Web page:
Reading appellate court opinions is a hobby of mine. Not only can you stay abreast of developments in the law, but you often get insights into human nature—occasionally uplifting, but usually, perplexing.
I just read a case, handed down by the Illinois Appellate Court this month, that fell into the latter category—perplexing. Jennifer Koerner and her boyfriend, Kent Nielsen, like many young couples today, decided to take their romance to the next level by moving in together. In November, 2010, Koerner purchased a dog, Stig, from an animal shelter for $95.00. On Christmas Day, 2010, Koerner wrote a poem to Nielsen and informed him in the poem that she was making Stig a Christmas gift to Nielsen. Unfortunately for these young lovers, the embers of love cooled and in February, 2012, Nielsen and Stig moved out. During February and March 2012, emails were exchanged between Nielsen and Koerner concerning the logistics of the move out. Koerner wrote to Nielsen on more than one occasion that she and her dog, Jessie, missed Stig (I guess she no longer missed Nielsen) and urged Nielsen to “bring Stig home”. Nielsen repeatedly replied that Stig belonged to him.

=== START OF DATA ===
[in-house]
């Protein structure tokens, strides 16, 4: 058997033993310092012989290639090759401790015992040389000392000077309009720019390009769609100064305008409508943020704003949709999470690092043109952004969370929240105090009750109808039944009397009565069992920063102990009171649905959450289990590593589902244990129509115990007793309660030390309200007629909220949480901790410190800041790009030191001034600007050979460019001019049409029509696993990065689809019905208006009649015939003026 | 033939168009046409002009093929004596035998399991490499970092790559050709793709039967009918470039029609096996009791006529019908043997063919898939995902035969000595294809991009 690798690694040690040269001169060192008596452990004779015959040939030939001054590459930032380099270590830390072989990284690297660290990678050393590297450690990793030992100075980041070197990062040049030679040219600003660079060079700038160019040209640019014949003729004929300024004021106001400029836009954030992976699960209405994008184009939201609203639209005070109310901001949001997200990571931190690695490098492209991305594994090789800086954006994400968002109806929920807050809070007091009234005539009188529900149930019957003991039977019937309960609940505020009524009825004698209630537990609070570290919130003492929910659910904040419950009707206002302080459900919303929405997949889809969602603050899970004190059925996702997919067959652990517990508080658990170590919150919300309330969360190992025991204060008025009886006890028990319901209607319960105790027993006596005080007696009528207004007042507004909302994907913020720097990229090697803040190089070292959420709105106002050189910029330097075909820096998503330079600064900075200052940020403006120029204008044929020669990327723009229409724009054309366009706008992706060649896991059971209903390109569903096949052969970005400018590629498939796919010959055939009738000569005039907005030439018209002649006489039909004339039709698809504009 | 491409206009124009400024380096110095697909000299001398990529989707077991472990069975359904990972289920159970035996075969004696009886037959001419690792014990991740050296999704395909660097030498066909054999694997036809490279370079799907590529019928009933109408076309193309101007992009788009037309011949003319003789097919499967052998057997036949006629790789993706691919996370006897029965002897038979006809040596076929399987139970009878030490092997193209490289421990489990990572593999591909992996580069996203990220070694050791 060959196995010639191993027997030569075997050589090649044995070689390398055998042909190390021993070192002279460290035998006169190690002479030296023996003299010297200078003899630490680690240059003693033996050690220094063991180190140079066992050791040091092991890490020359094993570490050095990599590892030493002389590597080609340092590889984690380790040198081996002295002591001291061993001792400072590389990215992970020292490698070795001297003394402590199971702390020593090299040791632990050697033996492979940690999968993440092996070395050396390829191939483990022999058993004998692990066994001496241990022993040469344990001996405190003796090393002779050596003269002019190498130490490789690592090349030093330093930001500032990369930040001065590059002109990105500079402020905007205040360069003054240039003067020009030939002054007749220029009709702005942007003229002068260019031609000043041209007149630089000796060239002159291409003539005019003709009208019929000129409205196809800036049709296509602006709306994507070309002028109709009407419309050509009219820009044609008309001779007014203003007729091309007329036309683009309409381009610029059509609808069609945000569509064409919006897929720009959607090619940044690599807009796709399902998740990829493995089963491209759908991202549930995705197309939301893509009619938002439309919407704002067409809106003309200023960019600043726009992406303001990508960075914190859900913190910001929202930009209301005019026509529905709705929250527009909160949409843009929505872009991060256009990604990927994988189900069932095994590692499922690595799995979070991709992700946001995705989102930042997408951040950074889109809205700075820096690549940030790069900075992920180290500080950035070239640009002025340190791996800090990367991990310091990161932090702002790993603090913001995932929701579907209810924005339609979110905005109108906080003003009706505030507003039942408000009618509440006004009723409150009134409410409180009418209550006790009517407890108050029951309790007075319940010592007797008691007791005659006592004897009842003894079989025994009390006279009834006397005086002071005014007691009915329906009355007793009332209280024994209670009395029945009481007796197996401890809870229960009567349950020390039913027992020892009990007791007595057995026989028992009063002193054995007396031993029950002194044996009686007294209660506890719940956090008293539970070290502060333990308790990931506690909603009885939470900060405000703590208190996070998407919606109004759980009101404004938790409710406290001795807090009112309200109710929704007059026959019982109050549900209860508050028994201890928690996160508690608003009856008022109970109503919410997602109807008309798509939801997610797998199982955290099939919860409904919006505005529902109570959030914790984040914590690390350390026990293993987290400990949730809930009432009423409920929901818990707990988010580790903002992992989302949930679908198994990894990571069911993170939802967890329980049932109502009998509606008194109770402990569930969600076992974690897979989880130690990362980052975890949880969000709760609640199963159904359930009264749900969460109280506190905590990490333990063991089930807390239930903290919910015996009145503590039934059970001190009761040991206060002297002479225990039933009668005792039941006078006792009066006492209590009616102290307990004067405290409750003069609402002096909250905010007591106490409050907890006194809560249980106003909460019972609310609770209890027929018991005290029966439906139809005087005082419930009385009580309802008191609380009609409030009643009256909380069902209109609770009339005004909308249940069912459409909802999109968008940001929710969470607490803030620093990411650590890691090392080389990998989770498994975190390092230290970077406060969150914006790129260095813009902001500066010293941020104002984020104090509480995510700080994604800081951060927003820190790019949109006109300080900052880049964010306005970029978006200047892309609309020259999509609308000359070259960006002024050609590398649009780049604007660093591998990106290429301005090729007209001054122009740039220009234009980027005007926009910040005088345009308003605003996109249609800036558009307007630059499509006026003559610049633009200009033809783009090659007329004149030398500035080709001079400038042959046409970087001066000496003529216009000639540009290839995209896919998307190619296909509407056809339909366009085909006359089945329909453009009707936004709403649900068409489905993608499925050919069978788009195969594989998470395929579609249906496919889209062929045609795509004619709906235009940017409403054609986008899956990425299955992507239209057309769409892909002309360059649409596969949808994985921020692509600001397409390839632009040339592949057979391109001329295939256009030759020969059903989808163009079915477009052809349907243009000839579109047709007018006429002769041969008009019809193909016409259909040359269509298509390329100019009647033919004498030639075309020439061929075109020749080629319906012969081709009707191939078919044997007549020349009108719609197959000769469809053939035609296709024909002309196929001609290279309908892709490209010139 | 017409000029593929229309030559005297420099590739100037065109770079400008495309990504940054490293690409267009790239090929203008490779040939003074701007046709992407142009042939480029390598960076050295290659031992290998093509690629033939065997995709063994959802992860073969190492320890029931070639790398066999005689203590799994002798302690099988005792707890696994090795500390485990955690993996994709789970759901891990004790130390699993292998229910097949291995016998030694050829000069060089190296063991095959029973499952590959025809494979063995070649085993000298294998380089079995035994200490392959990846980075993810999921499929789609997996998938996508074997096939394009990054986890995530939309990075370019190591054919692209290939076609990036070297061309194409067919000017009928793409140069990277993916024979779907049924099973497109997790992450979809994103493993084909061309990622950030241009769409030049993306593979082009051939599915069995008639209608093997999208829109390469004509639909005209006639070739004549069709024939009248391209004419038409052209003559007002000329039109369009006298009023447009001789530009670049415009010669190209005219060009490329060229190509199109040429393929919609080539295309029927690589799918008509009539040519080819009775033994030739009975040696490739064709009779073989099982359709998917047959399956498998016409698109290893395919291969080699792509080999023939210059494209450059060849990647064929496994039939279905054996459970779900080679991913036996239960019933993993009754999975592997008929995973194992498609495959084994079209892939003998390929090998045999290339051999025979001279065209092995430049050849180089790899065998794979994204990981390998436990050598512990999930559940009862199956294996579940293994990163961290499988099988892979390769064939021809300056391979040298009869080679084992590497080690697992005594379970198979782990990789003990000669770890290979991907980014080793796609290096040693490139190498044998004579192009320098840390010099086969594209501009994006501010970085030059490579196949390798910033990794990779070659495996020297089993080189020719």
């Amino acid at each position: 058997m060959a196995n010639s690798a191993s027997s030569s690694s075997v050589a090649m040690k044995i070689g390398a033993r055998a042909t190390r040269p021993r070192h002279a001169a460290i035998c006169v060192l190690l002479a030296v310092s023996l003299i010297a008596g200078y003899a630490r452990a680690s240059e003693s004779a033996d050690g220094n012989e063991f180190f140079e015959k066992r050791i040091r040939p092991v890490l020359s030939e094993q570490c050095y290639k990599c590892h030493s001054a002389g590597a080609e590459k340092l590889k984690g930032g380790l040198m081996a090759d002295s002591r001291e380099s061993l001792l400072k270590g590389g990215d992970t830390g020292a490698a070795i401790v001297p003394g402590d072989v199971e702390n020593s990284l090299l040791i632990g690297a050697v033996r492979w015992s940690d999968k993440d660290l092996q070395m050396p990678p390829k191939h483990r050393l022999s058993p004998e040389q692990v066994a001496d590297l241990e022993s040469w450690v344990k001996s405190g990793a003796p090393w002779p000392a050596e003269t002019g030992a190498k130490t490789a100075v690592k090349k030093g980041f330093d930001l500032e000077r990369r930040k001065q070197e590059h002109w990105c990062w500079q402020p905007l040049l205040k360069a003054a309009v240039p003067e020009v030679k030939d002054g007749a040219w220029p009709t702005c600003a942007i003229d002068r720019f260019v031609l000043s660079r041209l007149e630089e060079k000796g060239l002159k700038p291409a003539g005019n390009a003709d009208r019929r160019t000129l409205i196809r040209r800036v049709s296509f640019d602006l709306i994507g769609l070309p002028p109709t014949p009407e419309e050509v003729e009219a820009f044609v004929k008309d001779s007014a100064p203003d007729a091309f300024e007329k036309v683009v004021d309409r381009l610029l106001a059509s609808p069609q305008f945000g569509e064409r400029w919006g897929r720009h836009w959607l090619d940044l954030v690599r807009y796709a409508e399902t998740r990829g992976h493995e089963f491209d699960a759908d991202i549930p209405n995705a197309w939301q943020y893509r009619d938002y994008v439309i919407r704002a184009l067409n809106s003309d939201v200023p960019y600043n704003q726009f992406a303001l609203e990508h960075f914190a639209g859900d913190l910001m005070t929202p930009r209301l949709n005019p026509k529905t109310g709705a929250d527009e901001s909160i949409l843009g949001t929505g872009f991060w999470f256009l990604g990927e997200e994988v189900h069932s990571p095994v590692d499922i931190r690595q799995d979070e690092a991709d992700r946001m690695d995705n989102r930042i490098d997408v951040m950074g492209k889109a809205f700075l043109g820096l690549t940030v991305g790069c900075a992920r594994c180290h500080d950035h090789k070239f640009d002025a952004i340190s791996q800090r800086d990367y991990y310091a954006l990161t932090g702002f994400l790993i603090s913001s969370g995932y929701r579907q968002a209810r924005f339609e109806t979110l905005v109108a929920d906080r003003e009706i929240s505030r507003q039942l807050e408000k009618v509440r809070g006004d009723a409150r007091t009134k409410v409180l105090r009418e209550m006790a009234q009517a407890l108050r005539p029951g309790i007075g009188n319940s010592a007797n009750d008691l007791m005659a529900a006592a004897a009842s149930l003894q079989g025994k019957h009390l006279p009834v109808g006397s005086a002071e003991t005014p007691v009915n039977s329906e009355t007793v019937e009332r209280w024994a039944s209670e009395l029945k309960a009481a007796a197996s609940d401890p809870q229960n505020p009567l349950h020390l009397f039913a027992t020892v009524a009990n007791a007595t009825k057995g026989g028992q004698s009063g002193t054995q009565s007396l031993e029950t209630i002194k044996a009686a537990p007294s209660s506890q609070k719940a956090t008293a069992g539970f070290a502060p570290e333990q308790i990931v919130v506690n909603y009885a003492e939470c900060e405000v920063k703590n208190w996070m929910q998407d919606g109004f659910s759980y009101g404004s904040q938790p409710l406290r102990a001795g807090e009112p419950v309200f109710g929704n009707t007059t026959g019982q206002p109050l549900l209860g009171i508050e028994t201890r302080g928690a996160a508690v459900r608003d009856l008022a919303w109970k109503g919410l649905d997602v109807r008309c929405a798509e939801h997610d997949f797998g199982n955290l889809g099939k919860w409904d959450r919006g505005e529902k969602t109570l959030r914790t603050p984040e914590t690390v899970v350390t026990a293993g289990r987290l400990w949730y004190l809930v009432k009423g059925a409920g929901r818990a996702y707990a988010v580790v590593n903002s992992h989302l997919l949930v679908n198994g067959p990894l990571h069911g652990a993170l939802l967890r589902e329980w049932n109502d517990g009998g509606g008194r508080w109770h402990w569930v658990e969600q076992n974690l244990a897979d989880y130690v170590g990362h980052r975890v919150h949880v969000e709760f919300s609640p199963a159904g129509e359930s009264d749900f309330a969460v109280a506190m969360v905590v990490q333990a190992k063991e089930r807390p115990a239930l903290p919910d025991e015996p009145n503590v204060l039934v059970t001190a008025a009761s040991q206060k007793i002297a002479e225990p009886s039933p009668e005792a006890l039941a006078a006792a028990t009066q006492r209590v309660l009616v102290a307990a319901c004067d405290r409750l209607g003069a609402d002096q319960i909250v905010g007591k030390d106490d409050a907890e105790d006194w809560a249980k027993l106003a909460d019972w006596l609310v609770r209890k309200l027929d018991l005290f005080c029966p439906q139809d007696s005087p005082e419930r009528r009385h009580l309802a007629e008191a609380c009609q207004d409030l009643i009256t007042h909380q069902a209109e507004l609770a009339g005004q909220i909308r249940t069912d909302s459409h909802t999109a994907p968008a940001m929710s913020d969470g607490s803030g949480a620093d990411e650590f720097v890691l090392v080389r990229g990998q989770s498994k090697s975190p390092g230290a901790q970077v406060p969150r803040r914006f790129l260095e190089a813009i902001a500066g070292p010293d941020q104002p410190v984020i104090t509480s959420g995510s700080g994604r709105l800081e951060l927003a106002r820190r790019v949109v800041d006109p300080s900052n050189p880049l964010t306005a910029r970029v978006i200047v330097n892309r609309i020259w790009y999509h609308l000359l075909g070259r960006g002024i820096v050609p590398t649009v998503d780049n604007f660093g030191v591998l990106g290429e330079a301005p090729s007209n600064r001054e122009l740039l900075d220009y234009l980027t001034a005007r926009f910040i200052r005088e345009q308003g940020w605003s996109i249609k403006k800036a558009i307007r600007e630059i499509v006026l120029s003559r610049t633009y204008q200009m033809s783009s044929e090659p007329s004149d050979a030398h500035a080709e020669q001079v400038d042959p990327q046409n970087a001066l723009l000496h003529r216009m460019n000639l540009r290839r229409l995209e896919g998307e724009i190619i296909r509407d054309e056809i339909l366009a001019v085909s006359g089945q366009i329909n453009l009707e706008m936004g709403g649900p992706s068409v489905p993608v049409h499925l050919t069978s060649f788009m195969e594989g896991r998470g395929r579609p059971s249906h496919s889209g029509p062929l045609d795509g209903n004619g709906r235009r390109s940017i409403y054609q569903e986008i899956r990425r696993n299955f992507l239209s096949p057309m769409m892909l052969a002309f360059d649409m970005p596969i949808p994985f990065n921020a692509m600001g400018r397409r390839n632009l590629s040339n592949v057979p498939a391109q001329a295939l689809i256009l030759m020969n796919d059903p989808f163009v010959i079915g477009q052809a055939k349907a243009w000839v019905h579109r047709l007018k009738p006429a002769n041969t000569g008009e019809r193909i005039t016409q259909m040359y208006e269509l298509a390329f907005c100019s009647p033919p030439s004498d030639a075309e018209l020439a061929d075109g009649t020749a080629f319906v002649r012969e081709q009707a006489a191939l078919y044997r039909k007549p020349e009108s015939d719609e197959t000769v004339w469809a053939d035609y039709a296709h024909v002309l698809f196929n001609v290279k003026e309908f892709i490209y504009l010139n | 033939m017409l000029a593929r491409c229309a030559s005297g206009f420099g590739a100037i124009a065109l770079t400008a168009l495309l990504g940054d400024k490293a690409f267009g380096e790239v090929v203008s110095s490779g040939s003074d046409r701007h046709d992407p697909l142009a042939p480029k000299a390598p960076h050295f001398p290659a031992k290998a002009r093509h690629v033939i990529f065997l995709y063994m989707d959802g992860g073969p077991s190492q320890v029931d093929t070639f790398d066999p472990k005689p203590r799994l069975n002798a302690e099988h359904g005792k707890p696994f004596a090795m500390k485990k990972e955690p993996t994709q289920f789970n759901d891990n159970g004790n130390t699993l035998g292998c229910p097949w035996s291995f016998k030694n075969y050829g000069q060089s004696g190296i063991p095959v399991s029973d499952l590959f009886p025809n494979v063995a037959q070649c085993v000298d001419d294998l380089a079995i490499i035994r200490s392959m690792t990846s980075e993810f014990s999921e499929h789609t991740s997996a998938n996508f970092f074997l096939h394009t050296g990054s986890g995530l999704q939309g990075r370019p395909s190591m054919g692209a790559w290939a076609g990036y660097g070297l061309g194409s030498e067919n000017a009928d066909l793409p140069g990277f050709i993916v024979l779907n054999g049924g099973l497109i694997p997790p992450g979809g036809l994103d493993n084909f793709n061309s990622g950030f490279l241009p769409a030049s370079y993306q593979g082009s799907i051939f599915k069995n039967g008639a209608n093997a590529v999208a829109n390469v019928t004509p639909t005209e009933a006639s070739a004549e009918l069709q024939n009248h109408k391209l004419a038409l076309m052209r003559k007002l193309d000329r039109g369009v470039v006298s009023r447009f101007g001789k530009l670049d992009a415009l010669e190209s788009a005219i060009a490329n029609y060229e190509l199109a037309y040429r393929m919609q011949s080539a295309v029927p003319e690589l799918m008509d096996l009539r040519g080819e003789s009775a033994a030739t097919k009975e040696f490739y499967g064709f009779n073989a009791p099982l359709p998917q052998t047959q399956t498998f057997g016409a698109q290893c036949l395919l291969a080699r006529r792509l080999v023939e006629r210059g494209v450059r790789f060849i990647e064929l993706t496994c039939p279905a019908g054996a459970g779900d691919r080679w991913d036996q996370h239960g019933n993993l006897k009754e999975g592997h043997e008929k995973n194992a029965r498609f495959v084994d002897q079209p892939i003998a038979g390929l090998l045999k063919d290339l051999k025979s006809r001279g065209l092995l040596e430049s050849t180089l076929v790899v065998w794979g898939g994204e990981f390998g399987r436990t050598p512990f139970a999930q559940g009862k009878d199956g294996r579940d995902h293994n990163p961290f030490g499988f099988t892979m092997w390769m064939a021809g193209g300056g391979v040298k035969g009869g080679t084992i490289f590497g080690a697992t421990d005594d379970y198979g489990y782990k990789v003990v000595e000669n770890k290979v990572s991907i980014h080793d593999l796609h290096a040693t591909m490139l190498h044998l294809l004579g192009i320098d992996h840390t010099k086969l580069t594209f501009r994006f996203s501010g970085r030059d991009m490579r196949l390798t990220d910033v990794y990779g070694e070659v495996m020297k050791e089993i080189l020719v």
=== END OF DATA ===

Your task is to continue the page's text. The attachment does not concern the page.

In April, 2012, Koerner filed a lawsuit against Nielsen alleging that he was withholding from her personal property (Stig) that rightfully belonged to her. At trial, the court heard testimony from both sides as to the circumstances surrounding Stig’s purchase and the Christmas poem. At the conclusion of the trial, the court ruled that the burden of proving that Nielsen was wrongfully withholding personal property belonging to Koerner was with Koerner and she had not met her burden of proof. The court ruled that Nielsen was the true owner of Stig. Koerner appealed the trial court’s ruling, claiming the court had ignored evidence that Stig’s license registration was still in Koerner’s name, as was the veterinary insurance policy for Stig. Read More